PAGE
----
The air controller of the future; FAA seeks high-tech eyes for US skies
The numbers just don't add up.Skip to next paragraph
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The number of air traffic controllers: 9,500, a little more than half as a year ago. The number of flights they must track: soaring upward and doubling by the year 2000.
That adds up to a potential crisis for air travelers and for the Federal Aviation Administration (FAA), whose job it is to manage the nation's airways.
The continuing air controller shortage, brought on by last year's controller strike, has brought a special urgency to the FAA's master plan to revolutionize the way airplanes are directed as they travel the highways of the sky.
The FAA wants a new generation of air-traffic cops: advanced computers and other sophisticated equipment that it says will make for safe skies while cutting the need for a big increase in the number of air controllers.
The FAA claims that 12,500 controllers, plus 1,300 flight data specialists, could operate the new system. If the current air traffic system were simply updated, the FAA says it would need roughly 28,000 controllers.
The multibillion-dollar FAA plan has won widespread support among pilots, airlines, and airport operators and on Capitol Hill.
But the specifics of the proposal -- who should pay, how quickly can the change be safely made, and what should be done about the thousands of air controllers who'll lose their jobs -- are being hotly debated even among these backers.
Congress still must authorize the plan and approve financing. At least six different Capitol Hill committees are involved in various aspects of that venture.
Pressuring action on a new system is an FAA estimate that air traffic in the US will more than double by the year 2000. To best gear up for that increase, the FAA wants to buy and install a computer system by 1985 and hook it to the agency's present software system of instructions and programs. Eventually the FAA would also bring in an entirely new software system.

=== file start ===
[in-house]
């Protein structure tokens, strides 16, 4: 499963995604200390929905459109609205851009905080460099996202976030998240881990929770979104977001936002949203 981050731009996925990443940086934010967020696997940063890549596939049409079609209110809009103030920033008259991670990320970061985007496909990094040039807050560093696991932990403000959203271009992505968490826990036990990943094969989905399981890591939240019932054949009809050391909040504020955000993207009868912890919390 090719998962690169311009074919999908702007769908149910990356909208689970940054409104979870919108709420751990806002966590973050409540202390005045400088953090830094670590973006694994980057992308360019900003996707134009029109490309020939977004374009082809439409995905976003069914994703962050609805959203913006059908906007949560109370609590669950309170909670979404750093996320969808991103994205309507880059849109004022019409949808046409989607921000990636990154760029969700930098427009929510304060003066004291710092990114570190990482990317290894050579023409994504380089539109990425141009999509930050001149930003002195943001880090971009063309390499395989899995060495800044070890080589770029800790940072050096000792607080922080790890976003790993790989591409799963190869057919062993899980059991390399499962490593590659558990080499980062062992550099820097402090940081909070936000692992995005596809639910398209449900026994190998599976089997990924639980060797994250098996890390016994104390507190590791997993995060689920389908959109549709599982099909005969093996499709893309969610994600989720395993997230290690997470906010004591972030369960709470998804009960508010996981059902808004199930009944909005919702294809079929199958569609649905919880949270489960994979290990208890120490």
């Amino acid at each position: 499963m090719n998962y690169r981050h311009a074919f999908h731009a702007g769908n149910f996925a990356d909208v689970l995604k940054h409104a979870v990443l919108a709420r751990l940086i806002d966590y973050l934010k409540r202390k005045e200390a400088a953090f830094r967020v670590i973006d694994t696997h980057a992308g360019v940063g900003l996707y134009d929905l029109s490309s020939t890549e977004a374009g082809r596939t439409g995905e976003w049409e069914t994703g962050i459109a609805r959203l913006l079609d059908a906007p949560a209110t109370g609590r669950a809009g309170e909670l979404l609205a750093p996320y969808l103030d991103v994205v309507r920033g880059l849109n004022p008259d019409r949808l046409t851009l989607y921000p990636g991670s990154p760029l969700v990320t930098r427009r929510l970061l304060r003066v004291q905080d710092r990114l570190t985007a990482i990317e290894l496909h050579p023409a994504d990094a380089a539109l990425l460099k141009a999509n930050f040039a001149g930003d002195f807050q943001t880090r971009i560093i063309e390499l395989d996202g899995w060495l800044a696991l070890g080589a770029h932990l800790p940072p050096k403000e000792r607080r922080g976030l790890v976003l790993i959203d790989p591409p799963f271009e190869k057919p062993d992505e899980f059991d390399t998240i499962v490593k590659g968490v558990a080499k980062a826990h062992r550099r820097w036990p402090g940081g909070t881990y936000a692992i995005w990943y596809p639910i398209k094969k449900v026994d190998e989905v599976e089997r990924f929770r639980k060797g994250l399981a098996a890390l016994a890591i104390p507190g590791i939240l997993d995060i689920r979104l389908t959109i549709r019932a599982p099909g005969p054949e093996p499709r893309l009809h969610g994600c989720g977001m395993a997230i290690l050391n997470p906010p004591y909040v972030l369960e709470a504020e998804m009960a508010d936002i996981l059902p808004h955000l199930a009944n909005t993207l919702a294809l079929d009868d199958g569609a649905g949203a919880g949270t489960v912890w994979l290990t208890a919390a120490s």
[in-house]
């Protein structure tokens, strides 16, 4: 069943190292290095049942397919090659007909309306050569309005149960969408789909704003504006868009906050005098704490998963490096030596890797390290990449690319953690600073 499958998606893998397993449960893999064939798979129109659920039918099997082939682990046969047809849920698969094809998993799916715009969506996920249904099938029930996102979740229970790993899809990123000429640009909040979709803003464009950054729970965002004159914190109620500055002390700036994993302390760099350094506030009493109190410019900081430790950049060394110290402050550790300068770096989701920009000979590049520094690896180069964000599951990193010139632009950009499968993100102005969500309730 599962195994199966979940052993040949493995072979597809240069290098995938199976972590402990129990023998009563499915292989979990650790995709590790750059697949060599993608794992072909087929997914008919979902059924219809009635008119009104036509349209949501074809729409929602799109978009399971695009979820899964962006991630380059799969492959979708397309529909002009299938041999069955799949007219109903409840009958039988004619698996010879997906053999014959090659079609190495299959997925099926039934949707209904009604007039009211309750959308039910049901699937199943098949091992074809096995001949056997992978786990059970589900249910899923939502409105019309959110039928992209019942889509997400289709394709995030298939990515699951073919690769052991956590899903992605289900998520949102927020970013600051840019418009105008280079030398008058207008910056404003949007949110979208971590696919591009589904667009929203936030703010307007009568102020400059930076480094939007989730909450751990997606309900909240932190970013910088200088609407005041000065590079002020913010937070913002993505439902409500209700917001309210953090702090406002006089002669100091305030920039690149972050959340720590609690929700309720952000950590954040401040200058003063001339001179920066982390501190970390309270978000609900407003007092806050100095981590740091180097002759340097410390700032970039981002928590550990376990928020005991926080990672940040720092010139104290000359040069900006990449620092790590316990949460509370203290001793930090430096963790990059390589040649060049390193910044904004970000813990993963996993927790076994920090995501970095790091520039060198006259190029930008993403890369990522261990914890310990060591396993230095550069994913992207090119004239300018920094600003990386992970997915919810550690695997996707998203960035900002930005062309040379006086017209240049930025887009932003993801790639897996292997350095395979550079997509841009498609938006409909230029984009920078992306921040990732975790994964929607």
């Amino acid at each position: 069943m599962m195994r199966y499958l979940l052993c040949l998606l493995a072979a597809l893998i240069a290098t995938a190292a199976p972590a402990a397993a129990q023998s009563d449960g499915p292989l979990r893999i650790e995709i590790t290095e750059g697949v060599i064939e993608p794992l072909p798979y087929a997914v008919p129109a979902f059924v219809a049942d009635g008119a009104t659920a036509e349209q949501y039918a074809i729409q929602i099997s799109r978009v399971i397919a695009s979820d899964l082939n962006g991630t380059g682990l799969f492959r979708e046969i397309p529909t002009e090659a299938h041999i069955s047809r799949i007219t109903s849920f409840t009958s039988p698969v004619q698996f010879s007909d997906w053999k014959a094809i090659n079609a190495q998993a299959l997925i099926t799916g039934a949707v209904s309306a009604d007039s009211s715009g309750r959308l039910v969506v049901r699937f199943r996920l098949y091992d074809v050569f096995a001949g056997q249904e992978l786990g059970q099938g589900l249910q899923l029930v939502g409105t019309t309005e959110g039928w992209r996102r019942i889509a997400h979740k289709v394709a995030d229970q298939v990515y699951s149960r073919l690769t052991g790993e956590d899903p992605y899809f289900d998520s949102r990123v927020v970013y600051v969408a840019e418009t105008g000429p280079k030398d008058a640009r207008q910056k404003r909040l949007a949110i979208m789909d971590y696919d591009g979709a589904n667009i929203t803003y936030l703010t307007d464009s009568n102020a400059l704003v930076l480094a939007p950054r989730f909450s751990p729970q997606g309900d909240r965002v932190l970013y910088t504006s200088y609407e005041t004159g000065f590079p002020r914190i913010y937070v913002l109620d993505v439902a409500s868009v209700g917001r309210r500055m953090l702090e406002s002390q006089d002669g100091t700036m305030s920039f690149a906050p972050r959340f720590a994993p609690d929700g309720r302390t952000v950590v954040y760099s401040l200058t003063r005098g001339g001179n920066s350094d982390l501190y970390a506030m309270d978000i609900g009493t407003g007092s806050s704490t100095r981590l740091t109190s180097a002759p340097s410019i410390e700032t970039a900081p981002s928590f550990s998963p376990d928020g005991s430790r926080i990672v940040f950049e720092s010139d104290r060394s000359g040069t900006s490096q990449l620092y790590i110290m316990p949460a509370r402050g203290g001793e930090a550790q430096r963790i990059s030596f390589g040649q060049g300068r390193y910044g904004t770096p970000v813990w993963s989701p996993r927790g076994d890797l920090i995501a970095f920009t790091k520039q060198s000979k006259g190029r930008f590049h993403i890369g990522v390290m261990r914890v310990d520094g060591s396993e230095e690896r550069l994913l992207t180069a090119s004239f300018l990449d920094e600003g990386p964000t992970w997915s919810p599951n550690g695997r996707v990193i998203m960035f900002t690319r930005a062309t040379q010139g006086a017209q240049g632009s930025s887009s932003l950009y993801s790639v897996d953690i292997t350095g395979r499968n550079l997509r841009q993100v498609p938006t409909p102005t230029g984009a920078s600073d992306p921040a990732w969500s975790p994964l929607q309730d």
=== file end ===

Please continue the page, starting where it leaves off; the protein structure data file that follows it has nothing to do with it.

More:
The overall FAA proposal includes:
* Introduction over the next 20 years of the sophisticated new computer system capable of handling much more traffic more reliably than today's 15-to-20 -year-old computers. Some components of the present system have broken down during peak periods of use, forcing controllers to turn to a manual backup system.
* Installation of an advanced radar system (called Mode S) that would require new equipment both on the ground and in most aircraft. These would yield much more precise information about a plane's position, identity, and the surrounding traffic situation. With the help of the advanced computer network, instructions on everything from the weather to suggested flight paths could be automatically transmitted to pilots.
* Gradual replacement of current instrument-landing systems with a more flexible microwave system. The microwave system makes bad weather landings easier and safer by allowing approaches from several directions rather than just one.
* Voluntary installation of traffic alert and collision avoidance systems in airplane cockpits. These would serve as a backup to any failure in the ground system to warn pilots of an impending air crash. The Air Line Pilots Association (ALPA) has long pushed for such a system. It wants the collision avoidance systems to be mandatory rather than voluntary, as the FAA now proposes.
The Office of Technology Assessment (OTA), set up by Congress to analyze such proposals in a nonpartisan manner, questions the rush to switch to the new computer system. Larry Jenney, director of OTA's aviation system review, says that in the past the FAA has overestimated traffic growth and that it again ''may be running to catch a train that isn't going to leave for another hour.''